A Long-Neglected HBCU May Finally Get Its Money
Gov. Bill Lee of Tennessee, a Republican, has recommended that Tennessee State University receive $250 million for infrastructure improvements and repairs, to make up for decades of underfunding at the state’s only public historically Black institution.
If approved by the Republican-controlled General Assembly, the infusion of state funding would be the largest in the university’s 110-year history.
The proposal, unveiled on Monday, was part of a $52.5-billion budget request for the 2023 fiscal year that includes $1.2 billion in new capital projects for state colleges and universities.
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Gov. Bill Lee of Tennessee, a Republican, has recommended that Tennessee State University receive $250 million for physical-infrastructure improvements and repairs, to make up for decades of underfunding at the state’s only public historically Black institution.
If approved by the Republican-controlled General Assembly, the infusion of state funding would be the largest in the university’s 110-year history. The proposal, unveiled on Monday, was part of a $52.5-billion budget request for the 2023 fiscal year that includes $1.2 billion in new capital projects for public colleges.
In his request, Governor Lee referred to the work of a joint legislative committee chaired by a Tennessee State alumnus that found that the state had shortchanged the university by between $150 million and $544 million since 1957. The funding inequities stem from the way that Tennessee, and several other states, has treated its predominantly white and predominantly Black land-grant universities.
The committee, chaired by State Rep. Harold M. Love Jr., Democrat of Nashville, found that Tennessee has always provided its predominantly white land-grant institution, the University of Tennessee at Knoxville, with a full match of the dollars received from the federal government, and sometimes more. But his committee could find no evidence that, from 1957 to 2007, any matching state dollars had gone to the state’s historically Black land-grant university, TSU.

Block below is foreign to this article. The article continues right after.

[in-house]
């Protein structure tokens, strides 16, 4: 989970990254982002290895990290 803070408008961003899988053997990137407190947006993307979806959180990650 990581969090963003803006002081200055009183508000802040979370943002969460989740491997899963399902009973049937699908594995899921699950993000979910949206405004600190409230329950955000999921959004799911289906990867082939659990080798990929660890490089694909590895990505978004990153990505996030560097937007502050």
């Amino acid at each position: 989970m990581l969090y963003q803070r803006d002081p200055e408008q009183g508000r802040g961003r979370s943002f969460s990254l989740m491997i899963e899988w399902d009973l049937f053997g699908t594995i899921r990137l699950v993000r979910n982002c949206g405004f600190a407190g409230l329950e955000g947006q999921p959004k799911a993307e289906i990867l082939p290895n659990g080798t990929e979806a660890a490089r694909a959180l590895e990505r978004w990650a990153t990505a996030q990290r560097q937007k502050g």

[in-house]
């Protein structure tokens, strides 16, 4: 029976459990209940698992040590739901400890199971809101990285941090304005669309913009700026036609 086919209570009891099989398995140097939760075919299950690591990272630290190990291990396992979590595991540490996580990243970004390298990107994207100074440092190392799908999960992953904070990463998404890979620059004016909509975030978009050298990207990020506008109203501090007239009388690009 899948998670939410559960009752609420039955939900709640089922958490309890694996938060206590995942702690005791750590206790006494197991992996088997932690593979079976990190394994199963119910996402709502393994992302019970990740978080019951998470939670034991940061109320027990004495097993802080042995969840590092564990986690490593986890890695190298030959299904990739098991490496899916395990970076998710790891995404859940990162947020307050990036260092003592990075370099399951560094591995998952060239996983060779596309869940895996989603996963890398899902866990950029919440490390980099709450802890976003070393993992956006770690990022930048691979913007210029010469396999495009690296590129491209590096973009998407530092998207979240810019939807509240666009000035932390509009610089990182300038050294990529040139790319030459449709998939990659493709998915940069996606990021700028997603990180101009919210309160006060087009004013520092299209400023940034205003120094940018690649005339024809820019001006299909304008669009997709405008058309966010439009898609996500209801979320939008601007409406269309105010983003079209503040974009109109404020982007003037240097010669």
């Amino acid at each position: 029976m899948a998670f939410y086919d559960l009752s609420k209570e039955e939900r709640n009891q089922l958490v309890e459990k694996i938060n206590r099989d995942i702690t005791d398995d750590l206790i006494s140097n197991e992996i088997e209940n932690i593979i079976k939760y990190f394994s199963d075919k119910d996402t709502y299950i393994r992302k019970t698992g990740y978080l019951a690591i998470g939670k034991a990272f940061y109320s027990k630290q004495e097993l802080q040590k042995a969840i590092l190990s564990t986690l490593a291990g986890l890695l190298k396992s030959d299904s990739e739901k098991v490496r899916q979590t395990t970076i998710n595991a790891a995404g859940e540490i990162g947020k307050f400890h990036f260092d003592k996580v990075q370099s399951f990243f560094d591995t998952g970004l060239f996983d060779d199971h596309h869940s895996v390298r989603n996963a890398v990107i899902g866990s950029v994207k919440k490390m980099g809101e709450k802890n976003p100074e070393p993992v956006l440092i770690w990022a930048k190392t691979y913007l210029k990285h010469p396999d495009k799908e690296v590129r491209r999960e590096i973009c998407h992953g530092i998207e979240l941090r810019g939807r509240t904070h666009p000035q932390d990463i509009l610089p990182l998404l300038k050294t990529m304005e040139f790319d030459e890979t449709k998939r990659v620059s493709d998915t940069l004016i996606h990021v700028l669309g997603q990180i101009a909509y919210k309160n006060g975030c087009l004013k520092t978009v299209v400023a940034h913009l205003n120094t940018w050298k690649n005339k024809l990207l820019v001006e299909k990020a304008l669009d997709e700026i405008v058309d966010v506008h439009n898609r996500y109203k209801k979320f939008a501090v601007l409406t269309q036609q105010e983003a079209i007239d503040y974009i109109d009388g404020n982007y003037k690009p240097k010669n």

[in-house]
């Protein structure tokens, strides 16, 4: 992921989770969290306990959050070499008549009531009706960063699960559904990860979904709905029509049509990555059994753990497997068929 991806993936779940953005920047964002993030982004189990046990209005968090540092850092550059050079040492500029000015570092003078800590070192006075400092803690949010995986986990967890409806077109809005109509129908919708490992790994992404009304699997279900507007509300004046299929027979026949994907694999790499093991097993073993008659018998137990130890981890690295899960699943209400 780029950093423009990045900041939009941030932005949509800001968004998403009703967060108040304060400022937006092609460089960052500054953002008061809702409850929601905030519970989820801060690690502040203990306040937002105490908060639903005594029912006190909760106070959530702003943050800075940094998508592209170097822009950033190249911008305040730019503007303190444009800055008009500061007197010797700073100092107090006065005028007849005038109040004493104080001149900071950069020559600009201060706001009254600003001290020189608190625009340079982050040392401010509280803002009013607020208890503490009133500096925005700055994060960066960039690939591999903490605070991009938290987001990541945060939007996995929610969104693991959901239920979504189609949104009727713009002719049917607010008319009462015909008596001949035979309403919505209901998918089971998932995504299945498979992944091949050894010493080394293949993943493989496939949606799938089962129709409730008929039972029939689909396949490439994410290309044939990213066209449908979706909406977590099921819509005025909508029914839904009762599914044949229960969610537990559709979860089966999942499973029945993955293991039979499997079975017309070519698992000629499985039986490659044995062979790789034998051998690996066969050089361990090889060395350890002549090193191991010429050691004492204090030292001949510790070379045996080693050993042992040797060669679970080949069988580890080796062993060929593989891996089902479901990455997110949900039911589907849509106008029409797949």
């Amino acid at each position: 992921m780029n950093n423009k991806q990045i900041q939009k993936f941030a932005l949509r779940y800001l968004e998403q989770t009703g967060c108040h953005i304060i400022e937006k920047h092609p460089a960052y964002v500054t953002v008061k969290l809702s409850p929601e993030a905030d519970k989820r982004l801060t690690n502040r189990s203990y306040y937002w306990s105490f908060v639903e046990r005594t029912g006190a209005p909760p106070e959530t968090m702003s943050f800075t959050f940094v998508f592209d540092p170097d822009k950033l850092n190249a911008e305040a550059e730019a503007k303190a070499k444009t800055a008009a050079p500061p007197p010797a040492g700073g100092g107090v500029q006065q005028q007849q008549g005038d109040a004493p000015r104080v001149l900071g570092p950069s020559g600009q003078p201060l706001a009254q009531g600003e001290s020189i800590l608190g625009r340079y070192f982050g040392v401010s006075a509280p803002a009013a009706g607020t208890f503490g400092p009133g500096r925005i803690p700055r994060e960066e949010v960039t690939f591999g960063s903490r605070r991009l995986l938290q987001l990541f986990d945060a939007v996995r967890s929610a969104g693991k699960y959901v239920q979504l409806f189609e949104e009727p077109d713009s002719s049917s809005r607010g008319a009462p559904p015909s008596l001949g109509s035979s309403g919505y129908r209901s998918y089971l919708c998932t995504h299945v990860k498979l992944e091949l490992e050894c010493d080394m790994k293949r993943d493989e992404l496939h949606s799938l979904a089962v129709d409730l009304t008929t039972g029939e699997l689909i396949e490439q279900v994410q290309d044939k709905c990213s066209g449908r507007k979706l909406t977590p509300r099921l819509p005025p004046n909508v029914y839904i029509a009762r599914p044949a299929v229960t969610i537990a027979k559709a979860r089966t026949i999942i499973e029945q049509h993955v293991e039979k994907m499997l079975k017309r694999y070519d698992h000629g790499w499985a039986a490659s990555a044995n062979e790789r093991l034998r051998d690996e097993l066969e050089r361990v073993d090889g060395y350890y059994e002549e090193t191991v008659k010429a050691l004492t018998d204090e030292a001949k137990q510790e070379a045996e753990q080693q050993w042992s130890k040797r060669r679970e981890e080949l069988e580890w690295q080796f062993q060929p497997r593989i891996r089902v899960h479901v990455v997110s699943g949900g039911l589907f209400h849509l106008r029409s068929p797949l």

On Tuesday, Love said he was “hopeful” that the “truly historic” budget request would be approved. “This money would provide adequate safety for students and bring the university’s infrastructure up to par with or above” that of other public colleges in the state, he said. The repairs and upgrades, he said, “will attract more students and faculty, and allow the university to make the case for expanding academic programs.”
Love graduated from Tennessee State in 1994 and has been researching the state’s higher-education funding inequities since 2014. Of all of the documents he shared with the legislature, one of the most powerful was a 1970 manuscript written by his father, Harold Moses Love Sr., titled Special Financial Needs of Negro Universities. The manuscript (right, in State Representative Love Jr.'s hand), published while his father was also serving in the Tennessee House of Representatives, found that “TSU requires a giant leap of funding” to make up for the matching state funds it had been denied.
The 1862 Morrill Act established a land-grant system in which the federal government provides money to universities for agriculture, engineering, and related disciplines. The amount has to be matched by nonfederal dollars, which usually come from state governments. States have generally fully funded the 57 land-grant colleges established in 1862.
That’s not the case for the historically Black institutions covered by a second Morrill Act, in 1890. The Association of Public and Land-Grant Universities reported in 2013 that, from 2010 to 2012, states provided less than a full match of federal grants to 61 percent of the 19 land-grant institutions established in 1890. That cost those institutions nearly $57 million in government money that they should have received.